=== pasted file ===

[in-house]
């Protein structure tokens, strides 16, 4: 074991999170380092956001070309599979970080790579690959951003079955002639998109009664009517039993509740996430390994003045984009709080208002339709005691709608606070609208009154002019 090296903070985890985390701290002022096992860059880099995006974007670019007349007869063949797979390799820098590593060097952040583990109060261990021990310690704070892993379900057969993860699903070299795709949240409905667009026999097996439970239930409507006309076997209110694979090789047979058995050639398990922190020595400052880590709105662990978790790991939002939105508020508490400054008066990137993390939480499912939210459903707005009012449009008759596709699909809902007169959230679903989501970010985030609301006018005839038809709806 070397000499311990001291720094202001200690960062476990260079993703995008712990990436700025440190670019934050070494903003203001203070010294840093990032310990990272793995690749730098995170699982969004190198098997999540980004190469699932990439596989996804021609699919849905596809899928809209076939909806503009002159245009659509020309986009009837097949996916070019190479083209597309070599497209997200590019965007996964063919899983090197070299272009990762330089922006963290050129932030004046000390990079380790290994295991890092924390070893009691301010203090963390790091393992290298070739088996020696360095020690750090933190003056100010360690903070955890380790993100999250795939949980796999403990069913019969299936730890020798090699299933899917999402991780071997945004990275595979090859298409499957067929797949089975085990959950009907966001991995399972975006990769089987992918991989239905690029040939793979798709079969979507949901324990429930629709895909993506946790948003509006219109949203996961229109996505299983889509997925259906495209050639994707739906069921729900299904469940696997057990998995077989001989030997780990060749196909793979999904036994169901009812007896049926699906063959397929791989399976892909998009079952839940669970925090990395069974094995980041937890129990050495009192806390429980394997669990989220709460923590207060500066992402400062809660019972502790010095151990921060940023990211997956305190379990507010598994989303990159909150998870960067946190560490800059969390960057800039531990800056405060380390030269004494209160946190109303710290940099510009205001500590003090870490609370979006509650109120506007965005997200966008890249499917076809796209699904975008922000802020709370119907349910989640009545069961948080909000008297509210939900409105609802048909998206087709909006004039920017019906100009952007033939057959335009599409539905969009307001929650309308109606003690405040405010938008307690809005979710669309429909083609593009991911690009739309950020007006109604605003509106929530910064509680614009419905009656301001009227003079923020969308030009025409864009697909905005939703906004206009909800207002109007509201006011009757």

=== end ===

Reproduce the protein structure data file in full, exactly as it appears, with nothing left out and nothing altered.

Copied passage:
[in-house]
């Protein structure tokens, strides 16, 4: 074991999170380092956001070309599979970080790579690959951003079955002639998109009664009517039993509740996430390994003045984009709080208002339709005691709608606070609208009154002019 090296903070985890985390701290002022096992860059880099995006974007670019007349007869063949797979390799820098590593060097952040583990109060261990021990310690704070892993379900057969993860699903070299795709949240409905667009026999097996439970239930409507006309076997209110694979090789047979058995050639398990922190020595400052880590709105662990978790790991939002939105508020508490400054008066990137993390939480499912939210459903707005009012449009008759596709699909809902007169959230679903989501970010985030609301006018005839038809709806 070397000499311990001291720094202001200690960062476990260079993703995008712990990436700025440190670019934050070494903003203001203070010294840093990032310990990272793995690749730098995170699982969004190198098997999540980004190469699932990439596989996804021609699919849905596809899928809209076939909806503009002159245009659509020309986009009837097949996916070019190479083209597309070599497209997200590019965007996964063919899983090197070299272009990762330089922006963290050129932030004046000390990079380790290994295991890092924390070893009691301010203090963390790091393992290298070739088996020696360095020690750090933190003056100010360690903070955890380790993100999250795939949980796999403990069913019969299936730890020798090699299933899917999402991780071997945004990275595979090859298409499957067929797949089975085990959950009907966001991995399972975006990769089987992918991989239905690029040939793979798709079969979507949901324990429930629709895909993506946790948003509006219109949203996961229109996505299983889509997925259906495209050639994707739906069921729900299904469940696997057990998995077989001989030997780990060749196909793979999904036994169901009812007896049926699906063959397929791989399976892909998009079952839940669970925090990395069974094995980041937890129990050495009192806390429980394997669990989220709460923590207060500066992402400062809660019972502790010095151990921060940023990211997956305190379990507010598994989303990159909150998870960067946190560490800059969390960057800039531990800056405060380390030269004494209160946190109303710290940099510009205001500590003090870490609370979006509650109120506007965005997200966008890249499917076809796209699904975008922000802020709370119907349910989640009545069961948080909000008297509210939900409105609802048909998206087709909006004039920017019906100009952007033939057959335009599409539905969009307001929650309308109606003690405040405010938008307690809005979710669309429909083609593009991911690009739309950020007006109604605003509106929530910064509680614009419905009656301001009227003079923020969308030009025409864009697909905005939703906004206009909800207002109007509201006011009757």